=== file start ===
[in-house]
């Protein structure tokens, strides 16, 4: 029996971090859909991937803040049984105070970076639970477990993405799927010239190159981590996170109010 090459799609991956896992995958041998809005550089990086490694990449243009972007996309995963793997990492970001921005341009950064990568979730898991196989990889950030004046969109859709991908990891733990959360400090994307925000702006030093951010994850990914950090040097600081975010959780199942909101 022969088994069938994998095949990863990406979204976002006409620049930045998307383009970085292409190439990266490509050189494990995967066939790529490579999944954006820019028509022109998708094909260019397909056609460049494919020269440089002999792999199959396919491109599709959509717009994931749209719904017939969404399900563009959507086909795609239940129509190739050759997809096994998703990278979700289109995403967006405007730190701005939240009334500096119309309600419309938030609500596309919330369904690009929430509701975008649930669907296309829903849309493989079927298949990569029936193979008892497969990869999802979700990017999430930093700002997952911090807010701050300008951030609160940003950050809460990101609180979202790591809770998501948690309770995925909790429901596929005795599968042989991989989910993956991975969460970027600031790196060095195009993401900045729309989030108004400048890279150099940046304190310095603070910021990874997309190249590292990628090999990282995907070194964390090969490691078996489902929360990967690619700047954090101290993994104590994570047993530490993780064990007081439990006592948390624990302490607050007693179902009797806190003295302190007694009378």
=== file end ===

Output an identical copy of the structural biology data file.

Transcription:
[in-house]
């Protein structure tokens, strides 16, 4: 029996971090859909991937803040049984105070970076639970477990993405799927010239190159981590996170109010 090459799609991956896992995958041998809005550089990086490694990449243009972007996309995963793997990492970001921005341009950064990568979730898991196989990889950030004046969109859709991908990891733990959360400090994307925000702006030093951010994850990914950090040097600081975010959780199942909101 022969088994069938994998095949990863990406979204976002006409620049930045998307383009970085292409190439990266490509050189494990995967066939790529490579999944954006820019028509022109998708094909260019397909056609460049494919020269440089002999792999199959396919491109599709959509717009994931749209719904017939969404399900563009959507086909795609239940129509190739050759997809096994998703990278979700289109995403967006405007730190701005939240009334500096119309309600419309938030609500596309919330369904690009929430509701975008649930669907296309829903849309493989079927298949990569029936193979008892497969990869999802979700990017999430930093700002997952911090807010701050300008951030609160940003950050809460990101609180979202790591809770998501948690309770995925909790429901596929005795599968042989991989989910993956991975969460970027600031790196060095195009993401900045729309989030108004400048890279150099940046304190310095603070910021990874997309190249590292990628090999990282995907070194964390090969490691078996489902929360990967690619700047954090101290993994104590994570047993530490993780064990007081439990006592948390624990302490607050007693179902009797806190003295302190007694009378």